Supply growth

Meanwhile, the outlook for the supply side of the equation is cloudy. “There are quite a lot of mine projects that could potentially be expanded,” Bennett observed. “But because of certain regulatory issues there has been some hesitation in the mining industry, which has been preventing some of those expansions from going ahead.

One example of this is Antofagasta’s Twin Metals copper and nickel mining project in Minnesota, which, reversing an earlier decision, had two mineral leases canceled by the US Department of the Interior on environmental grounds in late January.

Nevertheless, there is optimism about certain other projects, Mothersole said. For example, the Anglo American Quellaveco Mine in Peru, as well as the Taseko Florence Mine in Arizona – a new greenfield mine in the US – are expected to have their final permitting approved. Underground operations are now under way at the Oyu Tolgoi copper/gold project in Mongolia, which, according to Jakob Stausholm, Rio Tinto’s chief executive officer, is expected to produce about 500,000 tonnes of copper per year starting in 2028.

“Not only has the amount of red tape to get new mine projects been increasing,” Societe Generale’s Georges pointed out, but the grade of copper at such new mines have been decreasing. Nevertheless, he expects that new copper mine capacity will increase by about 7% over the next two to three years. “But given the expense of doing so, companies are being very cautious about launching new projects.”

On the plus side, Cole pointed out that lately mine disruptions have not generally been as severe as they had been in previous years and in many cases new mine projects, such as the Kamoa-Kakula project in the DRC, have been ramping up impressively. Wilkes also pointed out that the Grasberg Mine in Indonesia and Chuquicamata Mine in Chile should be stepping up their production this year. Cole said all of this is contributing to the copper market’s transition from deficit to surplus and is behind a higher benchmark TC/RC in 2022 and the rising spot TC/RCs so far this year.
The rate of mine production increases, however, has varied – not just by region, but also by country. Mothersole noted that while Peruvian mine production has been up nicely since the beginning of 2022, that has not been the case in Chile, where it has at least temporarily sputtered out early this year, despite the recovery that had been seen in the second half of 2021. He said, however, it is likely that it will improve again late this year or early in 2023, which he said will be a contributing factor to copper’s expected transition into surplus.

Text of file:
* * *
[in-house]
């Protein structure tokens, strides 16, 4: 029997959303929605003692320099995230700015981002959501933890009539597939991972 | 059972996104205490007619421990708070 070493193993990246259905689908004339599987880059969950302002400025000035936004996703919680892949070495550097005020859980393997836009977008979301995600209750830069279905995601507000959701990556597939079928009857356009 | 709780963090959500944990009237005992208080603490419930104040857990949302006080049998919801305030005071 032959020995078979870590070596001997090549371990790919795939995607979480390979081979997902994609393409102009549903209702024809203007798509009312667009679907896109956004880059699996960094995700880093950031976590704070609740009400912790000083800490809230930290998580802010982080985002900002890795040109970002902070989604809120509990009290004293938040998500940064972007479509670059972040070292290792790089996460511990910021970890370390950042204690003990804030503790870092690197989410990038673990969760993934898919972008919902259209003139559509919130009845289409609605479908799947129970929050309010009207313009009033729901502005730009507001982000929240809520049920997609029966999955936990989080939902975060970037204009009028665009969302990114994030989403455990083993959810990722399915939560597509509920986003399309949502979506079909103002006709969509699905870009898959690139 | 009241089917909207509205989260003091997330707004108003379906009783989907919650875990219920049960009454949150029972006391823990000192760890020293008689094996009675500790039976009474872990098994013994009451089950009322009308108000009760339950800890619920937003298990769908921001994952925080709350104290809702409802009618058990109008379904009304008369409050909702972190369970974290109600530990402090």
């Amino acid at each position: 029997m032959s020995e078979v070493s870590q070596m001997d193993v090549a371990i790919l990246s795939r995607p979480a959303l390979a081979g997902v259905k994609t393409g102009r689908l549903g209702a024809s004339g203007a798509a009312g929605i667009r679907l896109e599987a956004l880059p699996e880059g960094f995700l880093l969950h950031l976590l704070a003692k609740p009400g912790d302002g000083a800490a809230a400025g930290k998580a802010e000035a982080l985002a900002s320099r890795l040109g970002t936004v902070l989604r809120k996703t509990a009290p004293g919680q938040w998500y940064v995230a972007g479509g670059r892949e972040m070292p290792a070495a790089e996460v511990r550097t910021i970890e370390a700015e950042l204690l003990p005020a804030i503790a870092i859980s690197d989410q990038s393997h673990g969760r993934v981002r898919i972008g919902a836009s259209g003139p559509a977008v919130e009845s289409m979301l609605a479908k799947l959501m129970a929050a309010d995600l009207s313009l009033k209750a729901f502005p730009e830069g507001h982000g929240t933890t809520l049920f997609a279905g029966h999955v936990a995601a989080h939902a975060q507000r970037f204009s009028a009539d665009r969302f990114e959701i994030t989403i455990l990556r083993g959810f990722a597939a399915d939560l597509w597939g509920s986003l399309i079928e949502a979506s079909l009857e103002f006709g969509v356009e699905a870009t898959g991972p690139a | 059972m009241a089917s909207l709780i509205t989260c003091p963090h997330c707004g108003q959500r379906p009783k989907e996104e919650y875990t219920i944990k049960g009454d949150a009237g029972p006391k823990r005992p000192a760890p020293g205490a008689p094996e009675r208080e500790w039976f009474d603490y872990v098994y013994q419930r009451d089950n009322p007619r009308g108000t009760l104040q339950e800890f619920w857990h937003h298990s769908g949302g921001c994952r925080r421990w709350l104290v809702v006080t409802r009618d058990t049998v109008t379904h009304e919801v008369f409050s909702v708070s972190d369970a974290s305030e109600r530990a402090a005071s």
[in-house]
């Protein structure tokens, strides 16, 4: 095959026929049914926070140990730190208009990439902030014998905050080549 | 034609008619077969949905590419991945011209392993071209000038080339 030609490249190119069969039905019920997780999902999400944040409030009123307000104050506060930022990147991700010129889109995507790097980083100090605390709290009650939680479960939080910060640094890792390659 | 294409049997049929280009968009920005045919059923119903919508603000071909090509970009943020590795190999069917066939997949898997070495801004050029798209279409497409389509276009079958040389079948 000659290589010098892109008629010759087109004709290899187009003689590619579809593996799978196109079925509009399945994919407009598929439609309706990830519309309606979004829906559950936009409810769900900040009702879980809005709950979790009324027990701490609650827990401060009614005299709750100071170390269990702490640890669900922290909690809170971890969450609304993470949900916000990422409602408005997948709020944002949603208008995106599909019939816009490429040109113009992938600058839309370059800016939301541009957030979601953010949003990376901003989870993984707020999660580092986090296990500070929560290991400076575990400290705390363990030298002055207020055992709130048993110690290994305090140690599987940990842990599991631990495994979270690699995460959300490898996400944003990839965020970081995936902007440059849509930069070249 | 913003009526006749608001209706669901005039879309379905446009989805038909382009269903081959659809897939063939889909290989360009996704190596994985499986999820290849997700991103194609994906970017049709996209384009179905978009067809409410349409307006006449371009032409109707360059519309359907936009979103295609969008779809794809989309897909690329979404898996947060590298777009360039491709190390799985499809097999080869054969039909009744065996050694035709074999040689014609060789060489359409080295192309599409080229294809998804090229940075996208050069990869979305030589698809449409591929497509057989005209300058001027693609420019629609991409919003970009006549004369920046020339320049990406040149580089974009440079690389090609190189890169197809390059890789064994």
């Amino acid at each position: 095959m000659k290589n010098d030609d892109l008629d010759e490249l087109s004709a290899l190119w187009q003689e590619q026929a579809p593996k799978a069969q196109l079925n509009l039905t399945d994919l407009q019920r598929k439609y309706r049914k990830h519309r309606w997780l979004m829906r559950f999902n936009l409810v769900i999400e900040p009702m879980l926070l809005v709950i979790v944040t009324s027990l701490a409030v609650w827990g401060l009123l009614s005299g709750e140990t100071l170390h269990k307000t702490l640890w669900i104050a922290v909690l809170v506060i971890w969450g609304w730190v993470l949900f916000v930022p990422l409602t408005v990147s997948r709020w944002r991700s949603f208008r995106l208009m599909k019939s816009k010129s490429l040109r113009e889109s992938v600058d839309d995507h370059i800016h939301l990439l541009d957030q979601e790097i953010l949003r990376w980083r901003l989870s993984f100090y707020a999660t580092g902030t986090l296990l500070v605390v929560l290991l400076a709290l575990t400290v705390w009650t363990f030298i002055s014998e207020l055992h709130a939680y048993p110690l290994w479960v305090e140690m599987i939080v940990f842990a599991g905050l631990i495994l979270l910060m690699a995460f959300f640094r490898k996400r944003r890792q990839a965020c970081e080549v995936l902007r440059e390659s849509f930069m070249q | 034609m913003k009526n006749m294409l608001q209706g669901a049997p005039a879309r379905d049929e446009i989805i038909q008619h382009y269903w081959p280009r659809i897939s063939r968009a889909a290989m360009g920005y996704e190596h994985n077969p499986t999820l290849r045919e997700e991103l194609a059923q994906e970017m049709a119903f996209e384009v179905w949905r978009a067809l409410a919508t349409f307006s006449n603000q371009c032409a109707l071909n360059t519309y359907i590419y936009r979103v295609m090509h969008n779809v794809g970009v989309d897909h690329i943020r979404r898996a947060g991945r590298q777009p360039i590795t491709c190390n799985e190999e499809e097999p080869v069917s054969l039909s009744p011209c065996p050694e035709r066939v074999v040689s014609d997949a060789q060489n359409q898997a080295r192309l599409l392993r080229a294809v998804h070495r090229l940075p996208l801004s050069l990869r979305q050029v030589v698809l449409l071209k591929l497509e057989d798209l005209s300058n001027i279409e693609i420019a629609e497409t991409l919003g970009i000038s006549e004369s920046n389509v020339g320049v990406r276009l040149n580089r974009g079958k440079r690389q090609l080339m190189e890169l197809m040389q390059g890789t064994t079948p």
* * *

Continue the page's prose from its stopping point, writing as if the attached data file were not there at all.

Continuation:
However, one concern will be the decline in resources and in ore grades, Mothersole noted, although he is hopeful that improvements in mining technologies could more than compensate for that.
The cost of investing in new capacity is another factor, Risopatron said, observing that while prices would seem to be high enough to encourage miners to step up their production, “But their costs are also going up.”

Meanwhile, Cole pointed out that another factor is Russian copper supply, although he said it is likely that supply will be redistributed from the West to China, rather than being totally lost, therefore not really affecting the global supply-demand balance.

Meir noted that the reluctance for companies in the West to buy Russian copper is exacerbated by the issues they would face with financing, shipping, warehousing and insuring Russian metal. He said the question is whether all the 800,000 tonnes per year of Russian copper – which is about 4% of the global copper supply – will be able to be redistributed, or only about half of that, which, if that were the case, could result in about a 600,000 tonne overall deficit. He added that while that would be a substantial deficit, it is not enough to drive copper prices much higher, as there would be enough supply from both the refined and scrap side to cool off such a rally.

At the same time, much as for most base metals, copper inventories are low at present. Surprisingly that has not lifted copper prices as much as might be expected, Haigh said – perhaps because the market is expecting the short-term supply situation to come to the rescue.

“It has been a challenging market so far this year and it will likely remain challenging, if for no other reason than because of all the moving parts and economic and political uncertainties,” Mothersole said.